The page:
Scru­ti­niz­ing the Prac­tices of the Nat­ur­al Gas Industry


  • Octo­ber 2017

    In Octo­ber 2017, Mass­a­chu­setts Attor­ney Gen­er­al Healey ini­ti­at­ed an inquiry after a release of a report that con­clud­ed that nat­ur­al gas com­pa­nies in Mass­a­chu­setts and Con­necti­cut engaged in abu­sive pipeline sched­ul­ing prac­tices that arti­fi­cial­ly con­strained pipeline capac­i­ty and cost con­sumers $3.6 bil­lion between 2013 and 2016. Healey’s action fol­lowed a 2015 report com­mis­sioned by her office that deter­mined that the region could cost-effec­tive­ly and sus­tain­ably meet its ener­gy needs with­out increas­ing nat­ur­al gas pipeline capacity.

New Jer­sey


  • May 2018

    In May 2018, New Jer­sey Attor­ney Gen­er­al Gur­bir Gre­w­al filed a peti­tion for review of FERC’s cer­tifi­cate of pub­lic neces­si­ty for the Pen­nEast nat­ur­al gas pipeline. The Pen­nEast pipeline is expect­ed to cost $1 bil­lion and would car­ry nat­ur­al gas for 120 miles. The peti­tion assert­ed that FERC’s cer­tifi­cate order was arbi­trary and capri­cious because it relied on insuf­fi­cient data on the envi­ron­men­tal impact of the pipeline, and did not prop­er­ly attempt to mit­i­gate envi­ron­men­tal impacts asso­ci­at­ed with the pipeline. This case is being held in abeyance pend­ing the out­come of the Supreme Court case described below.

  • Decem­ber 2018

    In Decem­ber 2018, the fed­er­al dis­trict court in New Jer­sey grant­ed PennEast’s notice of con­dem­na­tion to take, through the fed­er­al government’s pow­er of emi­nent domain, pri­vate­ly-owned prop­er­ty and state-pre­served land for use in con­struct­ing, oper­at­ing and main­tain­ing the Pen­nEast pipeline. The Fifth Amend­ment to the Con­sti­tu­tion pro­vides the fed­er­al gov­ern­ment the author­i­ty to take pri­vate prop­er­ty for pub­lic use,” if the fed­er­al gov­ern­ment pro­vides just com­pen­sa­tion” to the prop­er­ty own­ers. The fed­er­al dis­trict court judge held that Pen­nEast, armed with the FERC cer­tifi­cate of pub­lic neces­si­ty, was vest­ed with the fed­er­al government’s emi­nent domain pow­ers and could imme­di­ate­ly pos­sess the state-pre­served land for the pub­lic use” of con­struct­ing, main­tain­ing and oper­at­ing the pipeline; the issue of just com­pen­sa­tion” would be dealt with later.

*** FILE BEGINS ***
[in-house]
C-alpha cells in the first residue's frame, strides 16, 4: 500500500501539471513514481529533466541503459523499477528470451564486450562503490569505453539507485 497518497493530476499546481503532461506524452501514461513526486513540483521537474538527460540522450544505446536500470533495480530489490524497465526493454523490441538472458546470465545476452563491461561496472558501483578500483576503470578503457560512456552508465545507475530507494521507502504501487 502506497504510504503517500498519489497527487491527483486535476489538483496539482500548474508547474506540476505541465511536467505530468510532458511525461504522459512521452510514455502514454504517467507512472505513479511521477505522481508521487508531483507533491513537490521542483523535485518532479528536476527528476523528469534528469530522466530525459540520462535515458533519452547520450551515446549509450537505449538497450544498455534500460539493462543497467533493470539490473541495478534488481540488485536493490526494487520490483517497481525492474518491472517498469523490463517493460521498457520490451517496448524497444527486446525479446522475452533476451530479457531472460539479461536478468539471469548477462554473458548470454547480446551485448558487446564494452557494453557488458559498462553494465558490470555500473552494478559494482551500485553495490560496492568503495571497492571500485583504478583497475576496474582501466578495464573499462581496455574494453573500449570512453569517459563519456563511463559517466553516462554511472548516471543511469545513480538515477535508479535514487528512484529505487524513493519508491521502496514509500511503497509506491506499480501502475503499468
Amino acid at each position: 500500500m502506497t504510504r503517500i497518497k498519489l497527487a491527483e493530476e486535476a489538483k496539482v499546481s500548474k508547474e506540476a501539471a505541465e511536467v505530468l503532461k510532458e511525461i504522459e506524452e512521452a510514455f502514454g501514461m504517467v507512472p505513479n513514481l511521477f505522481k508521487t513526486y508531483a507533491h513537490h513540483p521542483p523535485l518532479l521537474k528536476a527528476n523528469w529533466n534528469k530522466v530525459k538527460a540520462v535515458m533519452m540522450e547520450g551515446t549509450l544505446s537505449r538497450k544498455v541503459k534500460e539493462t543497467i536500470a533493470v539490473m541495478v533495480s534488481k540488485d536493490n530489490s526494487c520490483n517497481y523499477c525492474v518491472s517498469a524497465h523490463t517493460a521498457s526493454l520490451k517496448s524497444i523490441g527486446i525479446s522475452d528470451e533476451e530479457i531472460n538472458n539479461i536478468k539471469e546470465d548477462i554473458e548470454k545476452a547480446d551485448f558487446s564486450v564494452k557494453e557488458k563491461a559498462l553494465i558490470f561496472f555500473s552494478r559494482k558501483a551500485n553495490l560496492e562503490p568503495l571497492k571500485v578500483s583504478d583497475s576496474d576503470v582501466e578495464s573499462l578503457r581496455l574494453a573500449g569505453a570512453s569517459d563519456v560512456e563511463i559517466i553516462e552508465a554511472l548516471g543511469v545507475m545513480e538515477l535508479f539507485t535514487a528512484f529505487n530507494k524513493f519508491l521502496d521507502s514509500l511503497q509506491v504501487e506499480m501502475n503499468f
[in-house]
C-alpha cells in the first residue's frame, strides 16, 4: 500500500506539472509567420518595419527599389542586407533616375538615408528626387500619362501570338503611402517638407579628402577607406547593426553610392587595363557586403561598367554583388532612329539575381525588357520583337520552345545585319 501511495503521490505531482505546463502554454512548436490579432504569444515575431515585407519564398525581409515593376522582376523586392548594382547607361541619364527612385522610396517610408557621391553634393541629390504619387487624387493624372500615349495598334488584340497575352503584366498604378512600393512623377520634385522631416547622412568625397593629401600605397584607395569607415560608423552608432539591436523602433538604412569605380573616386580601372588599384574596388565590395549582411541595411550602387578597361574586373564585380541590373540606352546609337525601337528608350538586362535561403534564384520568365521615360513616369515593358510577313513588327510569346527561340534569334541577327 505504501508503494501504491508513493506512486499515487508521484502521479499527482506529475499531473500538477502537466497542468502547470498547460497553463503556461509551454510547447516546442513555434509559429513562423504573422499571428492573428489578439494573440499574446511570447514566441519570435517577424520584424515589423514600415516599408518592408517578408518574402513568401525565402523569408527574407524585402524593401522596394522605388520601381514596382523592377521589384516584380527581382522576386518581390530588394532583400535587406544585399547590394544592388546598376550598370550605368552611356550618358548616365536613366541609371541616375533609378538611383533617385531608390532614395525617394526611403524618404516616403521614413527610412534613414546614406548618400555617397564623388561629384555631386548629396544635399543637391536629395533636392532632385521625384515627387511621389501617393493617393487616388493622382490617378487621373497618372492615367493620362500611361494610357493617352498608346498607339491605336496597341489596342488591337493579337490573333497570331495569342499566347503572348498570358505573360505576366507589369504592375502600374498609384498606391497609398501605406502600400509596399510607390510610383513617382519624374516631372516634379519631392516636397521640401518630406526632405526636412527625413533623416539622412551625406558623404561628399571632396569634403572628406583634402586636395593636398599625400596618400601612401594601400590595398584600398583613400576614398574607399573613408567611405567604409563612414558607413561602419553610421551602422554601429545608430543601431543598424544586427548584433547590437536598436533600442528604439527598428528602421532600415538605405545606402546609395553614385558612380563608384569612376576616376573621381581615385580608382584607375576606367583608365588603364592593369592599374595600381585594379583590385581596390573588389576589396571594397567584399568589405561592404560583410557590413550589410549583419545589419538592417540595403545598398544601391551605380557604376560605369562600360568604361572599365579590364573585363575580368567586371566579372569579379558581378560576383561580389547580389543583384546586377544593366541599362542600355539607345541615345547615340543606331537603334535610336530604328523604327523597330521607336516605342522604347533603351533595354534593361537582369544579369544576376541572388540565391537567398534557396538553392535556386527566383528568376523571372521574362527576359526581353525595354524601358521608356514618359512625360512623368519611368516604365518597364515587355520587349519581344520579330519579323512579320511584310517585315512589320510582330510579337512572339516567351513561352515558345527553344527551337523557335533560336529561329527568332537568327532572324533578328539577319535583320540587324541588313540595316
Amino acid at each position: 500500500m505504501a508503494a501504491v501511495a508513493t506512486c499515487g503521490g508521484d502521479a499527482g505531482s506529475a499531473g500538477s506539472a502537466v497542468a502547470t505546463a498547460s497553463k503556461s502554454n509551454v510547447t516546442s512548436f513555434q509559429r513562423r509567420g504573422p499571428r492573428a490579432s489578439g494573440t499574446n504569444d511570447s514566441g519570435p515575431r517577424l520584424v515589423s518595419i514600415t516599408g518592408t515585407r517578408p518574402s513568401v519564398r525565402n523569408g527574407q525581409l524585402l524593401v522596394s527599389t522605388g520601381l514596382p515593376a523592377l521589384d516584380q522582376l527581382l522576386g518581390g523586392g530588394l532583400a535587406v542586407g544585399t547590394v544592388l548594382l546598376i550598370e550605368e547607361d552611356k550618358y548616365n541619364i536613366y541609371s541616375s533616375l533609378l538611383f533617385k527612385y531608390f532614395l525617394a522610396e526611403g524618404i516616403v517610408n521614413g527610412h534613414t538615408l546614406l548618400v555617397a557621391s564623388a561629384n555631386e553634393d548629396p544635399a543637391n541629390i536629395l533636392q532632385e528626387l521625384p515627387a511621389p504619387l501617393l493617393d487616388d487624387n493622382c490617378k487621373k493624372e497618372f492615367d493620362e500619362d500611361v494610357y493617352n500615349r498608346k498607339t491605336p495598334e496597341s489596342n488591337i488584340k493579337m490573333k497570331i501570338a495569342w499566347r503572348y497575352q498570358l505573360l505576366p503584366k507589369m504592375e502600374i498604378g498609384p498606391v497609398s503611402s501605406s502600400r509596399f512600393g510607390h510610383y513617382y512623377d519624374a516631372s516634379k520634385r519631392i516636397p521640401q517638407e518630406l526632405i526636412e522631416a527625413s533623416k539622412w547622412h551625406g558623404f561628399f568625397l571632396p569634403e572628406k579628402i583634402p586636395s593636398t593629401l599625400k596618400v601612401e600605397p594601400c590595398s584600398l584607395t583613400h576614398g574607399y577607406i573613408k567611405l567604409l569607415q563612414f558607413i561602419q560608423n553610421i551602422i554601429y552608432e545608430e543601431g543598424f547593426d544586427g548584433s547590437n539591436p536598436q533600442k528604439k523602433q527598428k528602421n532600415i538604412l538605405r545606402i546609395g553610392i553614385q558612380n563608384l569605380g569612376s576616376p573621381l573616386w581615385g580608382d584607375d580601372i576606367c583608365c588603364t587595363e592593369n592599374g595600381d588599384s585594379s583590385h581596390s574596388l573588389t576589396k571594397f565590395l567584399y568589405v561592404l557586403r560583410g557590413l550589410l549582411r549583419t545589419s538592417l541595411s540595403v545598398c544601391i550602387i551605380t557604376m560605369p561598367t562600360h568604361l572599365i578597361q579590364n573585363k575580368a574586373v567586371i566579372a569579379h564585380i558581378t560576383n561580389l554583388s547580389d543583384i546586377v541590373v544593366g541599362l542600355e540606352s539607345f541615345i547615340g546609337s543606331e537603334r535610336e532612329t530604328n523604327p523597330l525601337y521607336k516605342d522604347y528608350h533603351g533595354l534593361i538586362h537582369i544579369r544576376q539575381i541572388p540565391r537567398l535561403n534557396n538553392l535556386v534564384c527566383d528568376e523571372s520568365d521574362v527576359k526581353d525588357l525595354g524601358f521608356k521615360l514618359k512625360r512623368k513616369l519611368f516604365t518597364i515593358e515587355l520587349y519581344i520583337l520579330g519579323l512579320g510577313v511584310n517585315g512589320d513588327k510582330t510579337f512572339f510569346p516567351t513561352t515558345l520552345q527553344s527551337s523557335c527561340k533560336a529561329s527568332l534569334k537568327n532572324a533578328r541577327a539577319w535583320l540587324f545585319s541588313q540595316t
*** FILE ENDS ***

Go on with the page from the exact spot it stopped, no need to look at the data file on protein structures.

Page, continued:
• Jan­u­ary 2019

    In Jan­u­ary 2019, New Jer­sey Attor­ney Gen­er­al Gre­w­al appealed the dis­trict court’s deci­sion to the Third Cir­cuit Court of Appeals. Attor­ney Gen­er­al Gre­w­al not­ed that New Jer­sey is enti­tled to sov­er­eign immu­ni­ty under the Eleventh Amend­ment to the Con­sti­tu­tion and thus the dis­trict court did not prop­er­ly have juris­dic­tion to hear PennEast’s notice of condemnation. 

  • March 2019

    In March 2019, the Third Cir­cuit sided with Attor­ney Gen­er­al Gre­w­al in issu­ing a pre­lim­i­nary injunc­tion that pro­hibits Pen­nEast from pro­ceed­ing to take the state-pre­served land or begin phys­i­cal con­struc­tion of the pipeline as lit­i­ga­tion con­tin­ues over whether the com­pa­ny can take the state-pre­served land.

  • April 2019

    In April 2019, New Jer­sey Attor­ney Gen­er­al Gre­w­al filed the state’s mer­its brief in the Third Cir­cuit action chal­leng­ing the dis­trict court rul­ing that allows Pen­nEast to pos­sess the state-pre­served land to con­struct the pipeline. The brief not­ed that New Jersey’s sov­er­eign immu­ni­ty pro­hibits Pen­nEast from con­demn­ing the state’s prop­er­ty as the fed­er­al gov­ern­ment can­not del­e­gate its exemp­tion from state sov­er­eign immu­ni­ty to a pri­vate party.

  • Sep­tem­ber 2019

    In Sep­tem­ber 2019, the Third Cir­cuit sided with New Jer­sey Attor­ney Gen­er­al Gre­w­al in vacat­ing the dis­trict court’s deci­sion. The court held that New Jersey’s sov­er­eign immu­ni­ty under the Eleventh Amend­ment to the Con­sti­tu­tion barred PennEast’s attempt to extend the fed­er­al government’s emi­nent domain pow­ers to con­demn state land to build the pipeline.

  • Novem­ber 2019

    In Novem­ber 2019, the Third Cir­cuit denied PennEast’s en banc rehear­ing request.

  • Jan­u­ary 2020

    In addi­tion to seek­ing rehear­ing from the Third Cir­cuit, Pen­nEast asked FERC to weigh in. And in Jan­u­ary 2020, FERC grant­ed PennEast’s peti­tion for declara­to­ry order. In a split deci­sion, FERC dis­agreed with the Third Cir­cuit, assert­ing that a cer­tifi­cate holder’s right to exer­cise emi­nent domain author­i­ty under the Nat­ur­al Gas Act (NGA) is not limited.

  • Feb­ru­ary 2020

    In Feb­ru­ary 2020, Pen­nEast filed a peti­tion with the Supreme Court to review the Third Circuit’s deci­sion. New Jer­sey Attor­ney Gen­er­al Gre­w­al, in June 2020, filed a brief in oppo­si­tion to the Supreme Court review­ing the Third Circuit’s deci­sion. Attor­ney Gen­er­al Gre­w­al not­ed that the peti­tion for writ of cer­tio­rari should be denied because the Third Circuit’s deci­sion was well rea­soned and there is no split among the courts of appeals on the issue.